Why "Jack" Hit The Road

My readers often give me ideas for things that I write about from the perspective of my experience in the media business and my work with the next generation.

After writing about the "Fresh FM" and WCBS-FM "Classic Hits" revival, one reader wondered about my take on the Jack" format.

Of course, "Jack" works in some markets -- and that needs to be recognized -- but it's also fair to say that when the history of formatic radio is compiled (and, say, Bill Drake narrates it), "Jack" will be a mere blip of the VU meter of programming.


Let's start with New York.

New York is an atypical example. Former CBS Radio President Joel Hollander was apparently hell bent on becoming a program director after those years of selling and he gave us "Jack" and took away one of the most beloved stations of all time -- oldies WCBS-FM.

Right there was trouble.

Who blows up a format that admittedly had been declining in ratings and revenue while it still billed $35 million? What the station needed was some smart programming help and a refresher course. It needed to carefully (and I emphasize carefully) integrate newer oldies, if you will. CBS has done that and now we're only days away from ratings proof of what all programmers already know -- the station is back, big and bad.

In the context of "Jack", the unfortunate format that had to follow CBS-FM, it was doomed from the start in New York. But even if "Jack" had been installed on another CBS FM station in the Big Town, it probably would not have been as successful as Hollander had hoped.

My analysis is that "Jack" was a station programmed by radio people for radio people -- and that doomed it.

Let me explain.

No one in their right mind promotes a format by saying "We Play What We Want". That's radio speak. Young listeners told me, "we play what we want and it's called an iPod". This edgy stuff that "Jack" was made of was probably unnecessary. Just playing the music might have worked better.

The liners and sweepers were not helpful to this format but programmers needed to do them more than listeners needed to hear them. (I'll write about what young people tell me they want from their radios and you won't believe it or won't want to believe it. Hell, with that promo, maybe I'd better not write about it at all).

The music on "Jack" was probably the best part. The station was aimed at Gen Xers and Gen Y listeners knew that, but where was the core audience?

Radio reinvented radio and it came out like the same old radio.


Sweepers out the -- well, ears.

Sounding just like a typical radio station.

"Jack" isn't the only format to be sent packing after a relatively short run except today all-knowing radio people send their junked formats to the Internet to be reborn as cheaply produced (and sounding) streams.

Again, that's radio misreading the younger audience.

Young listeners like the Internet. They like streaming stations. I have a student who claims to still listen to Y100 the Philly alternative station that went "underground" t0 the Internet years ago after it was kicked off the air.

Being kicked off the terrestrial dial is a badge of honor to the next generation.

(Try not to attack the messenger here -- some of you can't resist and I want to be blunt with you about perceptions that I have observed about the industry we love).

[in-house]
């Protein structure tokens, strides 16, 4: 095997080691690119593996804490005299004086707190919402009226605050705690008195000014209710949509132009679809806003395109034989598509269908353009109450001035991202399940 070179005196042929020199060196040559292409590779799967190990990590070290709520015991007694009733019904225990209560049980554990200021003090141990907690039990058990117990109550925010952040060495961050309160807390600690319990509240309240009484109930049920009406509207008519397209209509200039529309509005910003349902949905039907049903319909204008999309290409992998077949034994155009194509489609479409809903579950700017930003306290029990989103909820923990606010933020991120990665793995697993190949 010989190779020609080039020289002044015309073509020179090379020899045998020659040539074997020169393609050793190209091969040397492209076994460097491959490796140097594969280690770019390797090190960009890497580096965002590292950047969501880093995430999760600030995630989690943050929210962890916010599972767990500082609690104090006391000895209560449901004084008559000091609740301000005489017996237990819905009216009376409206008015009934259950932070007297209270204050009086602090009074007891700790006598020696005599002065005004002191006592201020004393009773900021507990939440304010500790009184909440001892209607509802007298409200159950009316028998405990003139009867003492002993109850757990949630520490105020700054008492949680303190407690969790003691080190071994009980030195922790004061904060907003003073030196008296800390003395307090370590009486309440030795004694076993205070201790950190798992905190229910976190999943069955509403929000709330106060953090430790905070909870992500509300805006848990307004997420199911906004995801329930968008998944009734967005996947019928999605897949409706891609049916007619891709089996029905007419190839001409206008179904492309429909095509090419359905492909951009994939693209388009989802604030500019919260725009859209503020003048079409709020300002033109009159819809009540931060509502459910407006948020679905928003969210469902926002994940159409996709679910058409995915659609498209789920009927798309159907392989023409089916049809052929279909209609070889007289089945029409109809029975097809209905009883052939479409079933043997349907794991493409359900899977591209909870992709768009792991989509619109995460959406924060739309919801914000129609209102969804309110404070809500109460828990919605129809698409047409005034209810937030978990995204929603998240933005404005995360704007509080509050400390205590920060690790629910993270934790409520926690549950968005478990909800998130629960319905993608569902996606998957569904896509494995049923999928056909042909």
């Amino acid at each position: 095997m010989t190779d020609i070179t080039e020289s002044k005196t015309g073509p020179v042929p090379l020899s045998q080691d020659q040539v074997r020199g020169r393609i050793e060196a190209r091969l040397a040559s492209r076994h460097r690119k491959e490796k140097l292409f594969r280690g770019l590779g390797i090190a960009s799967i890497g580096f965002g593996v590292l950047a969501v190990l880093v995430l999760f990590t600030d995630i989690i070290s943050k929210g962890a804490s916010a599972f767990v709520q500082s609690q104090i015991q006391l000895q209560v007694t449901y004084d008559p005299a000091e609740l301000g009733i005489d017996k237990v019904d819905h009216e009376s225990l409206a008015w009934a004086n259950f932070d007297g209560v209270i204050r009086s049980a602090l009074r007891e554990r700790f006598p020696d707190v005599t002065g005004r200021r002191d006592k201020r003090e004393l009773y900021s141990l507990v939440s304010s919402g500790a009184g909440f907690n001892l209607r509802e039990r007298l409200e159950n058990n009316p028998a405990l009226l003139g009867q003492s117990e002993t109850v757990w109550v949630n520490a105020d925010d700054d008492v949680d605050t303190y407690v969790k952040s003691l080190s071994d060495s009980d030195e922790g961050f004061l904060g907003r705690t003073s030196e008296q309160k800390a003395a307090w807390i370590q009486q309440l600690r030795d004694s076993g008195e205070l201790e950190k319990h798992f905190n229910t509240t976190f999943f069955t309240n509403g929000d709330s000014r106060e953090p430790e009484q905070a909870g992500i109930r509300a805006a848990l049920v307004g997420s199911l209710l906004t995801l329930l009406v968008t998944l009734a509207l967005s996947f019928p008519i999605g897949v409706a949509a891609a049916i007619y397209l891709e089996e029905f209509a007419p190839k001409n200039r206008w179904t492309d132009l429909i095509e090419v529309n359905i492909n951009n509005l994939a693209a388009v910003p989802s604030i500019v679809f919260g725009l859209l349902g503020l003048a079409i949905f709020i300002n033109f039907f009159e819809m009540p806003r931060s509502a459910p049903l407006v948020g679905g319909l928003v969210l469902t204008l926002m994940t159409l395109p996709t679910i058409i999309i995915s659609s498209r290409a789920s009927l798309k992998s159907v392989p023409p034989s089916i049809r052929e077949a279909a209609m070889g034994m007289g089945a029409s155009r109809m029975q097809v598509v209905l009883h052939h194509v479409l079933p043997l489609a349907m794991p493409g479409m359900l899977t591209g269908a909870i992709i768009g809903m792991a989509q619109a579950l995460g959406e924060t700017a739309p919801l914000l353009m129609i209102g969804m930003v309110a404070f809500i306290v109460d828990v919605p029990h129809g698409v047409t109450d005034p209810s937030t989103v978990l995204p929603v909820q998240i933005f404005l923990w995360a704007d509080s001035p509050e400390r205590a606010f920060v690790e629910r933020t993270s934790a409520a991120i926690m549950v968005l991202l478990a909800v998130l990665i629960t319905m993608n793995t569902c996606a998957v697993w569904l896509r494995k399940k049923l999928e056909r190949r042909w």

So, let's get this straight.

1. Our new formats sound like our old formats -- we just change the liners.

2. Listeners hate the liners but we love to do them so we continue to shoot ourselves in the feet.

3. Listeners love a knowledgeable air staff and short of that we'd be better to shut up and play the music.

4. Arrogance and radio go hand in hand in the minds of a lot of young listeners. Playing what you want is one thing -- but it's an empty promo. Radio always plays what it wants.

It's kind of like "My FM".

The next generation isn't going to buy this so make sure you're programming to the suckers who will actually believe "My FM" is their station.

If you think I'm saying radio people have changed very little and their younger listeners have changed their expectations a lot then you would be right. That's exactly what I am saying.

Many of you know that I have returned to USC for another year of teaching but in my "private practice" I am advising radically different approaches to terrestrial radio and even Internet streaming because broadcasters have to spend a lot more time to change the way their programming people think before they can produce formats that listeners will want.

Times have changed.

The day of hiring the voice over talent and writing the new liners has come and gone. It can work with older radio lovers, but it has no chance of working with the next generation.

What keeps me enthusiastic is that I am not at all discouraged by these harsh assessments of today's radio I hear from young people. I have identified several opportunities of which radio can take advantage.


Nothing will change because the next move is for the radio industry to go back to school -- so to speak -- and learn first hand about the problems and opportunities of programming in a different world. We've got iPods, iPhones, e-mail, text messaging, pirated music, dying record labels, social networking.

Just ten years ago we had radio and records.

it's time to get turned on by the emerging options that can only be ours if we change.

We must change our entire approach to what radio is and can be.

Or else, as the Ray Charles song says, we'll all "hit the road, Jack".

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